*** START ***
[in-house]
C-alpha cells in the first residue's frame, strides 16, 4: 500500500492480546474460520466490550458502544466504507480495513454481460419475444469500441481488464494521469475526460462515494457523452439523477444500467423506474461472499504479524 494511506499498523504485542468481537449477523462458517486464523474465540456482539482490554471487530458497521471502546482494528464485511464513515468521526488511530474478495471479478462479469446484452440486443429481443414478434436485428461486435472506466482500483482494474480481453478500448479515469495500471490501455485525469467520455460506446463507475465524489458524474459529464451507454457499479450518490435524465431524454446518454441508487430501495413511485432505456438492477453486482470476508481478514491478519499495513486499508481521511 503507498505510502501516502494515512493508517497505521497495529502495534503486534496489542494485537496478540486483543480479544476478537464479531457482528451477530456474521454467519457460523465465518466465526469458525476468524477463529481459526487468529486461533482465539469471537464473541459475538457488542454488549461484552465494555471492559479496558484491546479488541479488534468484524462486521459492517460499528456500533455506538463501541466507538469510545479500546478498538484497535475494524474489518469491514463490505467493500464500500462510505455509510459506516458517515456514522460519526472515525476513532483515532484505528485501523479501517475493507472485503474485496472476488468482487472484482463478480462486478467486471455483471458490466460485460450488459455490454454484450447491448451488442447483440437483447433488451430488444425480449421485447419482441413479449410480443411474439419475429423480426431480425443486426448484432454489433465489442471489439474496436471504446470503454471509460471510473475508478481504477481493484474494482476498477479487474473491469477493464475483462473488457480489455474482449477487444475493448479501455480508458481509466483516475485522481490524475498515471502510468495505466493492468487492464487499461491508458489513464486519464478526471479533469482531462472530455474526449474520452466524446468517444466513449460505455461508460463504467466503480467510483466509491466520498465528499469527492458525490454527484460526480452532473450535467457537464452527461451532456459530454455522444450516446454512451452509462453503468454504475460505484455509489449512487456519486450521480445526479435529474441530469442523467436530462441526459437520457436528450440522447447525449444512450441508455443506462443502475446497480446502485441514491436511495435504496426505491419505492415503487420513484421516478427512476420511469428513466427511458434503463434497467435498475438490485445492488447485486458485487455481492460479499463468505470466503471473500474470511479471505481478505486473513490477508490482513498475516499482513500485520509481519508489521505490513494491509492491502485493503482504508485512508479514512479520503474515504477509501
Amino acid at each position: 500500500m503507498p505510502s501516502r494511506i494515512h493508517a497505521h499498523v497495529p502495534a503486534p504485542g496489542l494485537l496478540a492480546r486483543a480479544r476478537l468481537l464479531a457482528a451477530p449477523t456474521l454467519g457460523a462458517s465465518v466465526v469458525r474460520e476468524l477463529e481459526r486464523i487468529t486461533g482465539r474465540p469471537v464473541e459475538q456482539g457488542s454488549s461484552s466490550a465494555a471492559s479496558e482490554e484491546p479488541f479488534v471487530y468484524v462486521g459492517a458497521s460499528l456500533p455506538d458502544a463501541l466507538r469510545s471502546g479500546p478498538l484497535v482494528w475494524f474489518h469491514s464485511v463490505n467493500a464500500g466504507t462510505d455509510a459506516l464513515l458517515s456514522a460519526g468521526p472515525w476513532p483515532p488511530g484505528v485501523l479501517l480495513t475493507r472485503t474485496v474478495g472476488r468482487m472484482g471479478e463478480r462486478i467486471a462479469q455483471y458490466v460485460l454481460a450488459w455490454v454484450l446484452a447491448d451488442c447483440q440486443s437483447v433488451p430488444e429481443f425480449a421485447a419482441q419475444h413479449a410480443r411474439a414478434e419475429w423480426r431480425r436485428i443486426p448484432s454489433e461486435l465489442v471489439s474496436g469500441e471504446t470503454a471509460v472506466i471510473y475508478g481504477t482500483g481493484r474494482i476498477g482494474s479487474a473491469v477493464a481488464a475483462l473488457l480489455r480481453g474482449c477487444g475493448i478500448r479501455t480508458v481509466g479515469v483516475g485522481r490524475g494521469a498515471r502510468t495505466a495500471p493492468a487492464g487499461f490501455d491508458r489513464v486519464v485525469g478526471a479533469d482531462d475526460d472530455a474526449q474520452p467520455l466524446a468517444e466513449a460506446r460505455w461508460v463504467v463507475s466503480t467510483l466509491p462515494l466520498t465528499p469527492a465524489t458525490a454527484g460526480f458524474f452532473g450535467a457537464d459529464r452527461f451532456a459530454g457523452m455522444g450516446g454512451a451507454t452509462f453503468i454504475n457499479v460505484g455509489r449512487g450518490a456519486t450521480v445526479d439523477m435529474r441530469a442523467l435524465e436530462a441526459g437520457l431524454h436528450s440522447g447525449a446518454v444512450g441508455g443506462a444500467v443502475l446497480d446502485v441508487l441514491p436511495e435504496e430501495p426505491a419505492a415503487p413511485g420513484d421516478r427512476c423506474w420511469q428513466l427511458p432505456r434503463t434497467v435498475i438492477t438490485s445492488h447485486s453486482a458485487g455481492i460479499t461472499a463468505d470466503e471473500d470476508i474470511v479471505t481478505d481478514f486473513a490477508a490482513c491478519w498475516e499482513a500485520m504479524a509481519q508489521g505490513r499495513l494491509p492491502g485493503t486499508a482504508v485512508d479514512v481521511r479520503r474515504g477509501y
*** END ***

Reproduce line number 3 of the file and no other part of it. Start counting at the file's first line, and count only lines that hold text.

Amino acid at each position: 500500500m503507498p505510502s501516502r494511506i494515512h493508517a497505521h499498523v497495529p502495534a503486534p504485542g496489542l494485537l496478540a492480546r486483543a480479544r476478537l468481537l464479531a457482528a451477530p449477523t456474521l454467519g457460523a462458517s465465518v466465526v469458525r474460520e476468524l477463529e481459526r486464523i487468529t486461533g482465539r474465540p469471537v464473541e459475538q456482539g457488542s454488549s461484552s466490550a465494555a471492559s479496558e482490554e484491546p479488541f479488534v471487530y468484524v462486521g459492517a458497521s460499528l456500533p455506538d458502544a463501541l466507538r469510545s471502546g479500546p478498538l484497535v482494528w475494524f474489518h469491514s464485511v463490505n467493500a464500500g466504507t462510505d455509510a459506516l464513515l458517515s456514522a460519526g468521526p472515525w476513532p483515532p488511530g484505528v485501523l479501517l480495513t475493507r472485503t474485496v474478495g472476488r468482487m472484482g471479478e463478480r462486478i467486471a462479469q455483471y458490466v460485460l454481460a450488459w455490454v454484450l446484452a447491448d451488442c447483440q440486443s437483447v433488451p430488444e429481443f425480449a421485447a419482441q419475444h413479449a410480443r411474439a414478434e419475429w423480426r431480425r436485428i443486426p448484432s454489433e461486435l465489442v471489439s474496436g469500441e471504446t470503454a471509460v472506466i471510473y475508478g481504477t482500483g481493484r474494482i476498477g482494474s479487474a473491469v477493464a481488464a475483462l473488457l480489455r480481453g474482449c477487444g475493448i478500448r479501455t480508458v481509466g479515469v483516475g485522481r490524475g494521469a498515471r502510468t495505466a495500471p493492468a487492464g487499461f490501455d491508458r489513464v486519464v485525469g478526471a479533469d482531462d475526460d472530455a474526449q474520452p467520455l466524446a468517444e466513449a460506446r460505455w461508460v463504467v463507475s466503480t467510483l466509491p462515494l466520498t465528499p469527492a465524489t458525490a454527484g460526480f458524474f452532473g450535467a457537464d459529464r452527461f451532456a459530454g457523452m455522444g450516446g454512451a451507454t452509462f453503468i454504475n457499479v460505484g455509489r449512487g450518490a456519486t450521480v445526479d439523477m435529474r441530469a442523467l435524465e436530462a441526459g437520457l431524454h436528450s440522447g447525449a446518454v444512450g441508455g443506462a444500467v443502475l446497480d446502485v441508487l441514491p436511495e435504496e430501495p426505491a419505492a415503487p413511485g420513484d421516478r427512476c423506474w420511469q428513466l427511458p432505456r434503463t434497467v435498475i438492477t438490485s445492488h447485486s453486482a458485487g455481492i460479499t461472499a463468505d470466503e471473500d470476508i474470511v479471505t481478505d481478514f486473513a490477508a490482513c491478519w498475516e499482513a500485520m504479524a509481519q508489521g505490513r499495513l494491509p492491502g485493503t486499508a482504508v485512508d479514512v481521511r479520503r474515504g477509501y